Bass in acqua pazza ingredients

Bass in acqua pazza ingredients

  • 4 sea bass – filleted
  • 400g cherry tomatoes – halved or left whole according to preference
  • A few sprigs of parsley – chopped
  • A clove of garlic – chopped
  • 1 chilli – fresh or dried (optional)
  • Dry white wine
  • Olive oil
  1. Fry the garlic and chilli in olive oil until the garlic has started to colour. Use a pan big enough to take all the fish in a single layer.
  2. Add the tomatoes, parsley and a generous slug of white wine.
  3. Add the fish in a single layer. Add water to bring the level of liquid up to about halfway up the fillets.
  4. Cover and simmer until the fish is done. About 10 minutes for medium sized fillets.
Bass in acqua pazza finished dish

Bass in acqua pazza finished dish

Bavette with fresh tuna

Bavette al tonno fresco. I’m not sure where this dish originates, but it feels like a Sicilian recipe due to the inclusion of tuna and pine nuts. It’s quite economical too as 200 grams of tuna feeds four people. My problem now is trying to think of a way to use up the other 800g I bought at the fish market this morning. I couldn’t resist, it was €2 a kilo 🙂 Serves 4.

Bavette with tuna ingredients

  • 320g bavette (or spaghetti or linguine) I used bavettini – a smaller version of bavette
  • 100g cherry tomatoes – halved
  • 2 anchovy fillets – chopped
  • 20g pine nuts
  • 70g good quality black olives
  • 200g fresh tuna – cut into small cubes
  • Zest of 1 lemon
  • Olive oil
  • 1 clove of garlic – finely sliced
  • 1 shallot – finely sliced
  • 1/2 glass white wine
  1. Fry the shallot and the garlic in olive oil until it starts to colour.
  2. Add the anchovies, half the pine nuts, the olives and the tomatoes. Cook for 2-3 minutes.
  3. Add the capers and tuna. Cook for a further 2 minutes.
  4. Add the wine and allow to reduce a little.
  5. Remove from the heat. Add the lemon zest, parsley and the rest of the pine nuts.
  6. Meanwhile cook the pasta until al dente. Drain and add to the pan with the tuna. Return to the heat and mix well.  Allow the pasta to take up the flavours for a minute or so, remove from the heat and serve.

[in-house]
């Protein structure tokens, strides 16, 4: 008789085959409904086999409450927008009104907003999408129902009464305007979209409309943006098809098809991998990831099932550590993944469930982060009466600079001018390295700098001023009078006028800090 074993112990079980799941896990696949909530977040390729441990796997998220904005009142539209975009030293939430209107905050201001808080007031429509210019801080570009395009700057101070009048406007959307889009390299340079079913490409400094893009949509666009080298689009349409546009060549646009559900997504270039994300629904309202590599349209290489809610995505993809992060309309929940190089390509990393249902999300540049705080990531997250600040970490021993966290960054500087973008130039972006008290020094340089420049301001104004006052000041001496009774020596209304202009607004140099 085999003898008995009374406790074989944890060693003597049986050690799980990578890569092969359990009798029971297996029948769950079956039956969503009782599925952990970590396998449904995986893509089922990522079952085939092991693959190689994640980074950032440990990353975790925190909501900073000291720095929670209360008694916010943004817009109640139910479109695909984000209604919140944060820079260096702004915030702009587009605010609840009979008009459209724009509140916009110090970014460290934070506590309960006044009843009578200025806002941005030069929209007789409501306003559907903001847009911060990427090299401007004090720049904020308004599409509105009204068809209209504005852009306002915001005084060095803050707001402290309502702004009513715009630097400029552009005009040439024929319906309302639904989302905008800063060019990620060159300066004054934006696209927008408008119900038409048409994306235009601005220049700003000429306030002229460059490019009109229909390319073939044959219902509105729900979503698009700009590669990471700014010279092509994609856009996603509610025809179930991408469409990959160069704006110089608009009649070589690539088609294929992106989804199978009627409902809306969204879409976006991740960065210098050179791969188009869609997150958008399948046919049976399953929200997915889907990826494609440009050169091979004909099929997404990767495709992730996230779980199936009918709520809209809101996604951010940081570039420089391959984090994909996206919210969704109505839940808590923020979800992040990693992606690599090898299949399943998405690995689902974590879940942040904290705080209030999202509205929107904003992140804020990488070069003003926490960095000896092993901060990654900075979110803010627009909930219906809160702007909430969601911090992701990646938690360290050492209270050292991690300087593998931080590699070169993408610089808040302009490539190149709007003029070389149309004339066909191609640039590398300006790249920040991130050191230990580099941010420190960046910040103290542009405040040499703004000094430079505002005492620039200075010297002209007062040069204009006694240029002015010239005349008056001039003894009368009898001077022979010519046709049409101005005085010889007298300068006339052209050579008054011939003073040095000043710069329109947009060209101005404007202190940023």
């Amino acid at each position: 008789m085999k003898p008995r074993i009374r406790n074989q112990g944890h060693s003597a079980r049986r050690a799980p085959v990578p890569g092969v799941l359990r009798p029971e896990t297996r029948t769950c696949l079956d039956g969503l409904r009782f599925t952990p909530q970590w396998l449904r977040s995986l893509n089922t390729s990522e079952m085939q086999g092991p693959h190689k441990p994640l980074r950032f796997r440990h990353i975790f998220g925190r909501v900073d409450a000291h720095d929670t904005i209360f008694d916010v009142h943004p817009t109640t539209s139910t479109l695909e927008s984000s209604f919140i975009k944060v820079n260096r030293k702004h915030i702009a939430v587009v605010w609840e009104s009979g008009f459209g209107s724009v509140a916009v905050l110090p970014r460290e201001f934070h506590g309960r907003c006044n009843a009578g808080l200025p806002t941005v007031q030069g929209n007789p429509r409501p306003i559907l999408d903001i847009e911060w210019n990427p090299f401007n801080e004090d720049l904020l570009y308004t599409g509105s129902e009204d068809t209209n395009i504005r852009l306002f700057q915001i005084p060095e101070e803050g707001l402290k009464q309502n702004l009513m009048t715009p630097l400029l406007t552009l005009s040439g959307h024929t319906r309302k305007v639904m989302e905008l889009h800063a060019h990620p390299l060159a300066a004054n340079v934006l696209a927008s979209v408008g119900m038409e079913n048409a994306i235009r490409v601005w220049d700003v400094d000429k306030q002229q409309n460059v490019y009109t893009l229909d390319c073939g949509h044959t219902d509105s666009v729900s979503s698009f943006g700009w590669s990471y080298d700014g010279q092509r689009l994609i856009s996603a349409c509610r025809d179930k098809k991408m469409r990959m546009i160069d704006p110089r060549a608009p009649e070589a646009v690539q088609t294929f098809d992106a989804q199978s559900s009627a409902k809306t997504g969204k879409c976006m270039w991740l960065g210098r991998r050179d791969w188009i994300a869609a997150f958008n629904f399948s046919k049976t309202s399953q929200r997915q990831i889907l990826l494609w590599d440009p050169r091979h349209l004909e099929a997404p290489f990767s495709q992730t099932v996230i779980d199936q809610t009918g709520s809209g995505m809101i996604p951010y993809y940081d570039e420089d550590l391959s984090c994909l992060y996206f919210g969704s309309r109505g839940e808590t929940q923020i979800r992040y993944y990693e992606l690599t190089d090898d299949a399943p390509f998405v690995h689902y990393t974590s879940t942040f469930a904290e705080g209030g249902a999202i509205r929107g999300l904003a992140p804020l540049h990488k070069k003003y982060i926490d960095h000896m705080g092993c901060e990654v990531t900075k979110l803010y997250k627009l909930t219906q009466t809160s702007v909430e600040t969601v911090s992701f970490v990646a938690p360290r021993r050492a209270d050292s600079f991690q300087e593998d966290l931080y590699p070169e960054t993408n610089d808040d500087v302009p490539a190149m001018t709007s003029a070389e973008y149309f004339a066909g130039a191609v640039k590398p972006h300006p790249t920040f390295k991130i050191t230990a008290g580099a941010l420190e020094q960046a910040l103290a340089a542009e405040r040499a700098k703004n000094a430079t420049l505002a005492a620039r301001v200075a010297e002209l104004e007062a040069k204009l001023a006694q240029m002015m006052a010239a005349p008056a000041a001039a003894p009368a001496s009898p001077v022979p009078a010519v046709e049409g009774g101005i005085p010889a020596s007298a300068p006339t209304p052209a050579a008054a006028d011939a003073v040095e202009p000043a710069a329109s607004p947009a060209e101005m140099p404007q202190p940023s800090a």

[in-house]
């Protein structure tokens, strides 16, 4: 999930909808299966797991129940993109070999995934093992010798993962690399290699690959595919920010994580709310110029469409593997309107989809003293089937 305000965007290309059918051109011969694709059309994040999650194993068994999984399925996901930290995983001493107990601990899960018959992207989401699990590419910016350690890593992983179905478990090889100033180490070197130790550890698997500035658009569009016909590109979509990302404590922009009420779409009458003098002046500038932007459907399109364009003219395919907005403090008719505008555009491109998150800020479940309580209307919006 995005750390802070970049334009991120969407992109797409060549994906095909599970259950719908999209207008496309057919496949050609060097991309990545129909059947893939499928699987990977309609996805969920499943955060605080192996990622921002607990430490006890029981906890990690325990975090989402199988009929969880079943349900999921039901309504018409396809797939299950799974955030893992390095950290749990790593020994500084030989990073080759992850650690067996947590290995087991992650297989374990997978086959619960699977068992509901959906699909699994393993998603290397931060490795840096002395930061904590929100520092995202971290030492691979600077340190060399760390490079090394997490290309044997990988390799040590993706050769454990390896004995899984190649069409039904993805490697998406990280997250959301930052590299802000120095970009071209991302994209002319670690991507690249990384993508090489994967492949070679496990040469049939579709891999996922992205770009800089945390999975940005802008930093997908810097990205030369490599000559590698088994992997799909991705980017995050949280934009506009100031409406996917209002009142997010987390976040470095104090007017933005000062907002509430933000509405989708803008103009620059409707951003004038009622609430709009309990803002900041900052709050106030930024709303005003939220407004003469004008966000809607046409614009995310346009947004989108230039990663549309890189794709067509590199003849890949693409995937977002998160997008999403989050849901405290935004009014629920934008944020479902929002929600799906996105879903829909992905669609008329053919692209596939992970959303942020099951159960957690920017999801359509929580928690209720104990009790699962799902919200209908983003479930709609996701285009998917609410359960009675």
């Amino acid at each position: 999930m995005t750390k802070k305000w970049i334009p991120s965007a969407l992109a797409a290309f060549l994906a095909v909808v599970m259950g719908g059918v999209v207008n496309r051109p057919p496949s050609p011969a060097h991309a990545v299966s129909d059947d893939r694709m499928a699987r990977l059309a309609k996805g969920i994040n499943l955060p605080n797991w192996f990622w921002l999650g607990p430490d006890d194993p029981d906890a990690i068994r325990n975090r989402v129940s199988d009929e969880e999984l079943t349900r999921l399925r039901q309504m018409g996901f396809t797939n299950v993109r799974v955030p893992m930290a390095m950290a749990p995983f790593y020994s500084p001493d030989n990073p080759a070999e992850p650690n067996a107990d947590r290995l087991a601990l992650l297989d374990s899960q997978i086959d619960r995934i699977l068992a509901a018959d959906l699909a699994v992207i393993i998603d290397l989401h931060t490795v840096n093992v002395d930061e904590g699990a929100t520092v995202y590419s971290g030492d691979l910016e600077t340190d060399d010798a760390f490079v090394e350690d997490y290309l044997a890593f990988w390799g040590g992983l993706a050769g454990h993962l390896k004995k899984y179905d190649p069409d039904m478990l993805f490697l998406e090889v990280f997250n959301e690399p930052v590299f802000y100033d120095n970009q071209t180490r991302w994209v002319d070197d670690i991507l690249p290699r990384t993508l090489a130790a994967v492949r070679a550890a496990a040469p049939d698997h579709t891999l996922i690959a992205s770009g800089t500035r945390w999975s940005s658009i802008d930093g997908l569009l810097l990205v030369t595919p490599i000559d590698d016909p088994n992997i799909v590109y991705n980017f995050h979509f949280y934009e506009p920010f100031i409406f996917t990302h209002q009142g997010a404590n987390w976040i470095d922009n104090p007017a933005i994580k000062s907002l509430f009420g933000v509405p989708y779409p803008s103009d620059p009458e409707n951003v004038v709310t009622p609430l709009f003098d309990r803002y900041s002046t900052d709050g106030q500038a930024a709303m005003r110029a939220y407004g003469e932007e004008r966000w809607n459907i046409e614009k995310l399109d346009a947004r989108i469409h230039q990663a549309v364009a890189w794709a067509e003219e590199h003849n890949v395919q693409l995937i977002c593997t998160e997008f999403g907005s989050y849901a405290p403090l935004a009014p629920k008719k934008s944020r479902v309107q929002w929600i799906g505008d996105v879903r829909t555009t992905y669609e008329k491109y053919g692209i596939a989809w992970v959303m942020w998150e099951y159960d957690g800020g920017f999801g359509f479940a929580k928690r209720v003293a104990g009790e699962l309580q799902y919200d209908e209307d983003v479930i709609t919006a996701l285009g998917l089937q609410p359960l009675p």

Bavette with tuna finished dish

Bucatini and Mussels all’Amatriciana

Bucatini e cozze all’amatriciana.  This is a new twist on the classic amatriciana. The addition of mussels works surprisingly well. It is adapted from “Sale e Pepe” which is something like the Italian equivalent of “Good Food Magazine”. The original recipe calls for guanciale, but as this is hard to find, even in Italy, this is my version using pancetta. Serves 4

Bucatini amatriciana with mussels ingredients

  • 320g bucatini or spaghetti
  • 1 kg mussels
  • 400g passata
  • A clove of garlic
  • 50g pancetta – cubed
  • 1/2 a glass of dry white wine
  • Pecorino romano cheese – grated
  • Chilli powder to taste
  • Olive oil
  1. Fry the pancetta in a little oil along with the whole garlic clove.
  2. When the garlic has browned, remove and discard.
  3. Add the chilli and fry for a few seconds.
  4. Add the passata and cook over a low heat for about 30 minutes.
  5. Meanwhile put the mussels in a pan along with the wine and cook over a high heat until the mussels have opened. Drain and reserve the liquid.
  6. Shell the mussels, reserving a few for decoration.
  7. Pour the mussel liquid into a large pan and add water to make it up to about 3 litres. Bring to the boil and cook the pasta until al dente.
  8. Shorlty before the pasta is ready, add the mussels to the tomato sauce and allow to heat through for a minute or so.
  9. Drain the pasta and add to the pan with tomato sauce.
  10. Mix well and serve with the pecorino on the side.

Bucatini amatriciana with mussels finished dish

Ragù for baked pasta

Ragù per pasta al forno. This is used for many dishes – lasagne, baked ziti etc. There are many recipes, but the proportion of meat to tomato is always similar. One of the most common mistakes people make is to add too much tomato. If you have time, the flavour improves if you make it the day before and leave it in the fridge overnight. Enough for 4-6 portions of pasta.

  • 300g minced beef
  • 75g carrot, finely chopped
  • 75g onion, finely chopped
  • 50g celery, finely chopped
  • 100ml dry white wine
  • 250g passata
  • 3 tbsp olive oil
  • Salt and pepper
  1. Heat the oil in a pan and add the onion, carrot and celery. Fry gently for a few minutes until the onions start to go translucent.
  2. Add the meat and break up with a wooden spoon. Cook until it is well browned.
  3. Add the wine and continue cooking until it has almost completely evaporated.
  4. Add the passata, season with salt and cover.
  5. Cook very slowly for at least 2 hours. Add a little water if it starts to dry out.
  6. At the end of cooking, season with freshly ground black pepper.
Ragù for baked pasta

Ragù for baked pasta